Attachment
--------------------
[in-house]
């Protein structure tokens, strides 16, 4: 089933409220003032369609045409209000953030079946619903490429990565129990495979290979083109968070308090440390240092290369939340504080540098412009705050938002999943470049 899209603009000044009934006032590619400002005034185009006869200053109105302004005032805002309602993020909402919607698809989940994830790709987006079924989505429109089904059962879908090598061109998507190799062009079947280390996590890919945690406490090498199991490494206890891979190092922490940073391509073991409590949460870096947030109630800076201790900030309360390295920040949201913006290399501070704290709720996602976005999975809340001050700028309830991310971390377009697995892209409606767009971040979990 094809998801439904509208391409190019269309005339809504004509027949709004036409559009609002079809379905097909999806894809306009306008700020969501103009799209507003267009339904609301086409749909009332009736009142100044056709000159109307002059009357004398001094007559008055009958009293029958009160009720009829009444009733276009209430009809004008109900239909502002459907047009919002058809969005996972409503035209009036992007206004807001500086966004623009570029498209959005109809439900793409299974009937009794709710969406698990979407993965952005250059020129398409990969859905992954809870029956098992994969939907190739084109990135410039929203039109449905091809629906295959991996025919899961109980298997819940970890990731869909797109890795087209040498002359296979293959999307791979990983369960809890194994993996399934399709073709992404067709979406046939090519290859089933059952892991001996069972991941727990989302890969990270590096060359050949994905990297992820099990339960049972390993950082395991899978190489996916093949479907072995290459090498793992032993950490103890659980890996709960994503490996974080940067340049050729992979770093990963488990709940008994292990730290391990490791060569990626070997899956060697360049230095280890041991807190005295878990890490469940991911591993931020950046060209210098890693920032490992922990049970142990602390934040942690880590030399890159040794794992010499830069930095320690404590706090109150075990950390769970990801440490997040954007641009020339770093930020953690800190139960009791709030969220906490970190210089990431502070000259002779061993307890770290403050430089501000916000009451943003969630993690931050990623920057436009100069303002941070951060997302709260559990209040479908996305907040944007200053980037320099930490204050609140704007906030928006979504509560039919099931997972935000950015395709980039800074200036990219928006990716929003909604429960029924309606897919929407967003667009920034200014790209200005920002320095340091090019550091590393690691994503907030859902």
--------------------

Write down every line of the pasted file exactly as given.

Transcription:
[in-house]
């Protein structure tokens, strides 16, 4: 089933409220003032369609045409209000953030079946619903490429990565129990495979290979083109968070308090440390240092290369939340504080540098412009705050938002999943470049 899209603009000044009934006032590619400002005034185009006869200053109105302004005032805002309602993020909402919607698809989940994830790709987006079924989505429109089904059962879908090598061109998507190799062009079947280390996590890919945690406490090498199991490494206890891979190092922490940073391509073991409590949460870096947030109630800076201790900030309360390295920040949201913006290399501070704290709720996602976005999975809340001050700028309830991310971390377009697995892209409606767009971040979990 094809998801439904509208391409190019269309005339809504004509027949709004036409559009609002079809379905097909999806894809306009306008700020969501103009799209507003267009339904609301086409749909009332009736009142100044056709000159109307002059009357004398001094007559008055009958009293029958009160009720009829009444009733276009209430009809004008109900239909502002459907047009919002058809969005996972409503035209009036992007206004807001500086966004623009570029498209959005109809439900793409299974009937009794709710969406698990979407993965952005250059020129398409990969859905992954809870029956098992994969939907190739084109990135410039929203039109449905091809629906295959991996025919899961109980298997819940970890990731869909797109890795087209040498002359296979293959999307791979990983369960809890194994993996399934399709073709992404067709979406046939090519290859089933059952892991001996069972991941727990989302890969990270590096060359050949994905990297992820099990339960049972390993950082395991899978190489996916093949479907072995290459090498793992032993950490103890659980890996709960994503490996974080940067340049050729992979770093990963488990709940008994292990730290391990490791060569990626070997899956060697360049230095280890041991807190005295878990890490469940991911591993931020950046060209210098890693920032490992922990049970142990602390934040942690880590030399890159040794794992010499830069930095320690404590706090109150075990950390769970990801440490997040954007641009020339770093930020953690800190139960009791709030969220906490970190210089990431502070000259002779061993307890770290403050430089501000916000009451943003969630993690931050990623920057436009100069303002941070951060997302709260559990209040479908996305907040944007200053980037320099930490204050609140704007906030928006979504509560039919099931997972935000950015395709980039800074200036990219928006990716929003909604429960029924309606897919929407967003667009920034200014790209200005920002320095340091090019550091590393690691994503907030859902």